Türkiye’s new offshore support vessel to join Black Sea gas efforts


Türkiye is preparing to deploy its newly-arrived multipurpose offshore support vessel on its first duty, the energy and natural resources ministry said Monday, over a month after the ship joined the country’s expanding energy fleet.

Named “Mukavemet,” the vessel will start operating in the Black Sea, where Türkiye has gradually discovered about 710 billion cubic meters (bcm) of natural gas since August 2020, a find that is estimated to have a market value of $1 trillion.

Having arrived in Türkiye in mid-December, the vessel that can run remotely operated underwater vehicles, known as ROVs, will be deployed in February, the ministry said in a statement that highlighted ramped-up efforts to bring onshore the gas, which Türkiye is set to start pumping into the national grid by the end of March.

The statement said about 10,000 people and over 50 vessels are currently on duty in operations in the Black Sea, covering everything from infrastructure, equipment and laying offshore and onshore pipes that will be linked to a gas processing facility at the Filyos Port in the northern province of Zonguldak.

Türkiye boasts an energy fleet owned by only five countries in the world, the ministry said. The fleet features four drilling ships, Fatih, Kanuni, Yavuz and Abdülhamid Han. All four ships are named after Ottoman sultans. It also owns two seismic research ships, Barbaros Hayreddin Paşa and Oruç Reis.

The latest addition, Mukavemet is named after the “Turkish Resistance Organization.” It is currently anchored at the Filyos Port.

“Known as an underwater construction ship, Mukavemet will support the ongoing underwater operations,” the ministry statement read.

The 100-meter-long and 21-meter-wide vessel can simultaneously remotely operate more than two underwater robots, it noted.

The ship features cranes equipped to place heavy tonnage equipment on the seabed, said Energy and Natural Resources Minister Fatih Dönmez.

“One of them features about 150 and the other 40 tons. An underwater platform is also being prepared for underwater robots,” Dönmez noted. “We carry out operations at a depth of 2,200 meters remotely over the ships.”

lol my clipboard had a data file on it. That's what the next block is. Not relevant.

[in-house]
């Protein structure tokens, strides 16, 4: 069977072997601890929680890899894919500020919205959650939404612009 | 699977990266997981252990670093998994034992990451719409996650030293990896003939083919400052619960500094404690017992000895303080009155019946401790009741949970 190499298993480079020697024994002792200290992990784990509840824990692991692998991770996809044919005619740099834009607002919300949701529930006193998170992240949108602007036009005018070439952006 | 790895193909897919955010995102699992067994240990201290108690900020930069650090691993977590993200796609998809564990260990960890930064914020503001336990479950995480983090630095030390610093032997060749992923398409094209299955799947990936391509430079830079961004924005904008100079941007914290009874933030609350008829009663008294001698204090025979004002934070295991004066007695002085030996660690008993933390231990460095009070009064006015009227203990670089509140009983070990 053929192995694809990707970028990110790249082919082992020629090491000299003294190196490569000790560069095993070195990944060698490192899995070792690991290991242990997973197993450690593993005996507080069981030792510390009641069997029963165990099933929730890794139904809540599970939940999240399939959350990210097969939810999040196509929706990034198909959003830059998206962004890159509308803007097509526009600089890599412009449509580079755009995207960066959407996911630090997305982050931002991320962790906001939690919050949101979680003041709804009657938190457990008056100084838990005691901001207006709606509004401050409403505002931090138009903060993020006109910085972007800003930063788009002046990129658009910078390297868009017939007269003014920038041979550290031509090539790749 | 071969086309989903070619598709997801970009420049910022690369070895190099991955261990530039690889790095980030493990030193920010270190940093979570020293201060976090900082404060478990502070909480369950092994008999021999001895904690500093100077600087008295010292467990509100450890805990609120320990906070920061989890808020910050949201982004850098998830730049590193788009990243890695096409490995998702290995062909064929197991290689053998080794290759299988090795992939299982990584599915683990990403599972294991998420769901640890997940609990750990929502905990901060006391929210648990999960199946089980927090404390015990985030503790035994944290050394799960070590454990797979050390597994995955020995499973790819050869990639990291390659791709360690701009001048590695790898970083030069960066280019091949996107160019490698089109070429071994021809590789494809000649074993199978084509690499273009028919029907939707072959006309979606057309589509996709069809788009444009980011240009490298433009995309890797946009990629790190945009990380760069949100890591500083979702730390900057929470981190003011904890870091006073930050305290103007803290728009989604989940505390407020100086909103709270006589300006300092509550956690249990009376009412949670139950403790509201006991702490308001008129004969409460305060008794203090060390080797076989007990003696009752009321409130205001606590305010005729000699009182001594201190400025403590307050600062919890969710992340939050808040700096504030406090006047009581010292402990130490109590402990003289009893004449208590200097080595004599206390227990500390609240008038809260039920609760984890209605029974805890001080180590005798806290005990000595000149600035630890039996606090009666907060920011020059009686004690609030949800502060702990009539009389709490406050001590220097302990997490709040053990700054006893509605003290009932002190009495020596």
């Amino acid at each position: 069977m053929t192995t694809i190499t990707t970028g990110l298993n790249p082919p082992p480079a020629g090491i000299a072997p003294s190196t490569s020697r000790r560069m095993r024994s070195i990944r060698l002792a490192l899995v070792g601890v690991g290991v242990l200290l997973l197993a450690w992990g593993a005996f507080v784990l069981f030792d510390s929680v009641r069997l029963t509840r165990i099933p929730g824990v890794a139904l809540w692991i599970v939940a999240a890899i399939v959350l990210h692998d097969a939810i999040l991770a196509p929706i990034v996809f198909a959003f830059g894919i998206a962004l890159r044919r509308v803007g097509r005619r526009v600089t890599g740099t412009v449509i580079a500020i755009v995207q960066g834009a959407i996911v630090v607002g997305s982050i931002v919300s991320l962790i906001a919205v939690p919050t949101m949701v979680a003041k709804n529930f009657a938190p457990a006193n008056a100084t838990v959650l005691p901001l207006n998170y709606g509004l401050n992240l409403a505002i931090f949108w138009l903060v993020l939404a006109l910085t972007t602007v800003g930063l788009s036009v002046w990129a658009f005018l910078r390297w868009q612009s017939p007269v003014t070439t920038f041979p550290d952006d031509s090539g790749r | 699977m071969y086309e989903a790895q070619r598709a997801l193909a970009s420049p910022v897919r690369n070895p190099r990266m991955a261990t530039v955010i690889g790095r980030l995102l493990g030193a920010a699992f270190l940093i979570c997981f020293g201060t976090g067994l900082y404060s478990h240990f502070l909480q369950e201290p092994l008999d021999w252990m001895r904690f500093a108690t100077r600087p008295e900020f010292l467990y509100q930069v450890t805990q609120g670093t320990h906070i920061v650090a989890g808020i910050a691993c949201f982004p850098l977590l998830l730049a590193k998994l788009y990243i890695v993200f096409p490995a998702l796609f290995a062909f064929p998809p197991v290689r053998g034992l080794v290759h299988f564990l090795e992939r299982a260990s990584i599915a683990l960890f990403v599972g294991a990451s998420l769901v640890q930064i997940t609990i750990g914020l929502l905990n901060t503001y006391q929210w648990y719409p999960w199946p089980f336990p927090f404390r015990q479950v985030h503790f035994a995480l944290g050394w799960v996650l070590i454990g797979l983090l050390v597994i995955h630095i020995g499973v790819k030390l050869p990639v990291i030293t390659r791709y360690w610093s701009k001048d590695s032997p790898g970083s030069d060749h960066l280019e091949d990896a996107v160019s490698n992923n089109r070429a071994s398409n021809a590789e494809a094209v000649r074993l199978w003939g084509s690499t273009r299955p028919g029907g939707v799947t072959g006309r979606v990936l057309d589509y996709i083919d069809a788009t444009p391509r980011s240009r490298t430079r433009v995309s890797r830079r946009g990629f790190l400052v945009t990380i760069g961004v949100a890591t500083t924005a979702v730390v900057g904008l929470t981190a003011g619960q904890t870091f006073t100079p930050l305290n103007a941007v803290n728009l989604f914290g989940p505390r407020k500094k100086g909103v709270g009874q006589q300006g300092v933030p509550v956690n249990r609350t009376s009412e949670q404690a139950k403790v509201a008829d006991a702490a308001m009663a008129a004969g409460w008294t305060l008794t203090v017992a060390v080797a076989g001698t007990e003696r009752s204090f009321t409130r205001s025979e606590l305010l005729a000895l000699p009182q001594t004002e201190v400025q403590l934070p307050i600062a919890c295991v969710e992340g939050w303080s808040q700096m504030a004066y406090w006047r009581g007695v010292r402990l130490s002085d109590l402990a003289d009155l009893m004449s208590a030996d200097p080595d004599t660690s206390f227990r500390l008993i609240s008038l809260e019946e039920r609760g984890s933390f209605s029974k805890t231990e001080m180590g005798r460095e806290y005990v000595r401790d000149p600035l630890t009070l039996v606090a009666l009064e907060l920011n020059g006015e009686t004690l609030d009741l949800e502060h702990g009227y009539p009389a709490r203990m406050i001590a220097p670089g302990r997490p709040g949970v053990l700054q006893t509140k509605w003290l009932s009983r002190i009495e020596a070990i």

Works almost complete

Türkiye announced its first gas discovery in August 2020 in the Tuna-1 well in the Sakarya gas field, which was then estimated at 405 bcm and was the world’s largest offshore find that year.

It made another discovery in 2021 in the Amasra-1 well, which was at the time said to be holding around 135 bcm of gas. It lastly discovered an additional 58 bcm at the Çaycuma-1 field.

President Recep Tayyip Erdoğan in late December said reserves in the Sakarya field were revised to 652 bcm, up from 540 bcm previously.

Türkiye has completed the pipelaying process of the 170-kilometer-deep (105-mile-deep) seabed pipeline that will feed the Black Sea gas into the grid.

Dönmez on Friday said about 90% of the works on the seabed have been completed.

Construction of the onshore gas processing facility that is being set up at the port of Filyos in the northern province of Zonguldak is also almost complete.

In the process until the reserve revisal, Türkiye had drilled 13 wells in the Sakarya field. It looks to add another 20 or 25 wells in the period ahead.

About 10 million cubic meters (mcm) of gas per day is expected to be transferred in the initial phase, while the infrastructure has been set up to enable this figure to peak at 40 million cubic meters through 2026.

Set to be backed by the government, the projected fixed investment to be made by the state energy company Turkish Petroleum Corporation (TPAO) in the Sakarya field has been determined as around TL 145.2 billion and an additional 1,018 people are expected to be employed for the project.

“We are very lucky to have witnessed and been involved in such an important event. Yes, our work is difficult. We have left most of it behind. We are in the last few weeks now,” said TPAO General Manager Melih Han Bilgin.

Türkiye is almost completely dependent on imports to cover its energy needs, which leaves it particularly vulnerable to rising costs that skyrocketed following Russia’s invasion of Ukraine.

The country’s annual gas consumption rose from 48 bcm in 2020 to a record 60 bcm in 2021, according to official figures. Erdoğan said 2022’s consumption was expected to stand at around 53.5 bcm.

Earlier estimates had put the figure at up to 63 bcm, but the power generated from renewable resources this year drove the gas consumption downward.

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